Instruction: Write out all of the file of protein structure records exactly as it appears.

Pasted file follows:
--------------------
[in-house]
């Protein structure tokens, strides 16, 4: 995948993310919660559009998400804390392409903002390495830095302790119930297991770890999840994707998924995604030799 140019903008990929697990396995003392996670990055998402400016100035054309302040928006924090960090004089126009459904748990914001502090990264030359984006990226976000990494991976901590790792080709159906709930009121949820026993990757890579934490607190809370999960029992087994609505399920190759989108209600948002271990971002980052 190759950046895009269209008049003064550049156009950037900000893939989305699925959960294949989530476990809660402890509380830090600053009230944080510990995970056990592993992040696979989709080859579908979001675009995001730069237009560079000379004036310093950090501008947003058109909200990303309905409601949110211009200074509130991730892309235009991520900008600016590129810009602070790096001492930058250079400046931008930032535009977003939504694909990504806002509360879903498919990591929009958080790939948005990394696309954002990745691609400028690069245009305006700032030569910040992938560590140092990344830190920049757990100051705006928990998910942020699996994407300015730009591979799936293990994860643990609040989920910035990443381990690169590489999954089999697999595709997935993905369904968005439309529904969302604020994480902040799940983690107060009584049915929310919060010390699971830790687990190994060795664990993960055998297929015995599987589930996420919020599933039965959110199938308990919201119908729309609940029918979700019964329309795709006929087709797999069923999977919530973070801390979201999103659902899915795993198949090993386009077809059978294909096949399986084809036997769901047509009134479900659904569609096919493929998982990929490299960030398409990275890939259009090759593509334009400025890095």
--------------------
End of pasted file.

[in-house]
């Protein structure tokens, strides 16, 4: 995948993310919660559009998400804390392409903002390495830095302790119930297991770890999840994707998924995604030799 140019903008990929697990396995003392996670990055998402400016100035054309302040928006924090960090004089126009459904748990914001502090990264030359984006990226976000990494991976901590790792080709159906709930009121949820026993990757890579934490607190809370999960029992087994609505399920190759989108209600948002271990971002980052 190759950046895009269209008049003064550049156009950037900000893939989305699925959960294949989530476990809660402890509380830090600053009230944080510990995970056990592993992040696979989709080859579908979001675009995001730069237009560079000379004036310093950090501008947003058109909200990303309905409601949110211009200074509130991730892309235009991520900008600016590129810009602070790096001492930058250079400046931008930032535009977003939504694909990504806002509360879903498919990591929009958080790939948005990394696309954002990745691609400028690069245009305006700032030569910040992938560590140092990344830190920049757990100051705006928990998910942020699996994407300015730009591979799936293990994860643990609040989920910035990443381990690169590489999954089999697999595709997935993905369904968005439309529904969302604020994480902040799940983690107060009584049915929310919060010390699971830790687990190994060795664990993960055998297929015995599987589930996420919020599933039965959110199938308990919201119908729309609940029918979700019964329309795709006929087709797999069923999977919530973070801390979201999103659902899915795993198949090993386009077809059978294909096949399986084809036997769901047509009134479900659904569609096919493929998982990929490299960030398409990275890939259009090759593509334009400025890095």